What We Expect From The 2016 Budget
1. Company Tax
The extent of that cut is likely to be modest, possibly a reduction in the headline rate to 28.5 per cent to match the “small companies” rate introduced last year.
2. Other corporate reforms
The introduction of the $20,000 instant asset write-off for small companies was one of the few undoubted success stories of the last couple of Budgets.
That relief is due to expire in June 2017 and we think there’s a fighting chance that it will either be extended or made permanent.
There have also been steady calls for changes in the system of loss relief for companies to allow small companies (in particular) the ability to carry losses back against previous profits, as well as forward against future ones.
The Gillard government actually implemented such a scheme but the Abbott government then scrapped it. It was, however, popular with small business and the Turnbull government would likely win kudos from the small business community for reintroducing the scheme.
3. Changes to negative gearing
A House committee has been looking at this and we know the government has been studying carefully the potential impact of change. We don’t believe the economics stack up and the politics certainly don’t — many core voters stand to be hit hard by such a change — so on balance we believe the government will leave this area alone.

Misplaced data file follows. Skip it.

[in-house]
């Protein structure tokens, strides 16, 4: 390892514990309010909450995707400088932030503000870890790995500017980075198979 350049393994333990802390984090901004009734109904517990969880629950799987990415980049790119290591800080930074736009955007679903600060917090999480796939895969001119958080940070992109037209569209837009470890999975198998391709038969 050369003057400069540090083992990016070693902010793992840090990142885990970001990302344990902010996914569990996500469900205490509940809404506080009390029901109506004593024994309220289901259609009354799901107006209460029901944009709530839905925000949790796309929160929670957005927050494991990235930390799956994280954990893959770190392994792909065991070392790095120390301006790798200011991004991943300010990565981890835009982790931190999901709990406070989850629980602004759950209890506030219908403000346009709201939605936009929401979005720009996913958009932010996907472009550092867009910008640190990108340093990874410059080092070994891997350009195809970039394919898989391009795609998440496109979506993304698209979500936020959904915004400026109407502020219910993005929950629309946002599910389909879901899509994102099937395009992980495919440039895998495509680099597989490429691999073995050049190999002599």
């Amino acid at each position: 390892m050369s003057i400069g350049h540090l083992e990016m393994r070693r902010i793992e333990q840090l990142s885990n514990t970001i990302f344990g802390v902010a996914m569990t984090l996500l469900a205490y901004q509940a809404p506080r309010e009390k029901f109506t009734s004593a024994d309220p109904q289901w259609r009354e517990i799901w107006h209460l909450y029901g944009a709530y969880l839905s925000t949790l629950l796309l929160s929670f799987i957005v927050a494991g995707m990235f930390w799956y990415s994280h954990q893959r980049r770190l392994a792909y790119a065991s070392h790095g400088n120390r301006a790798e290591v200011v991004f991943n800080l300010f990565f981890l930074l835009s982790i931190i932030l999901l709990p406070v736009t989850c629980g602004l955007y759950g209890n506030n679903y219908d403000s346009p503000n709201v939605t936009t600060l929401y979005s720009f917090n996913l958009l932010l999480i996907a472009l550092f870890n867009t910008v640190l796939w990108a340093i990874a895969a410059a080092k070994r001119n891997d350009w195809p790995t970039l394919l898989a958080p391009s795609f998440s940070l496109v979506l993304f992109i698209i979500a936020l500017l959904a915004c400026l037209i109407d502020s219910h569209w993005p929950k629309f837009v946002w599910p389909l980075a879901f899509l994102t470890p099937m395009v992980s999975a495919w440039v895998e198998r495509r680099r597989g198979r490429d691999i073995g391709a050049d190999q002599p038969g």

High income earning will be hit, there is no doubt but I do not think it will be significant. More importantly in my opinion the government will be keen to avoid any perception of retrospectivity (changing the rules for money already in the super system) so that might close off options to increase tax rates on funds already in the super system or changes to the way super is withdrawn.
That leaves changes to the way money is put into super in the first place, including reducing the amounts which can be contributed at concessional rates, either by tightening up on caps or increasing the tax rate on money paid into super.
We expect such measures to be targeted at higher earners who are sometimes accused of using super as a tax shelter, rather than as a vehicle for retirement savings.
No change. Will not even be mentioned.
7. Bracket Creep
I expect there to be relief for people earning over $80,000. Again it will not be significant relief but there will be reform to benefit incomes between $80,000 and $180,000.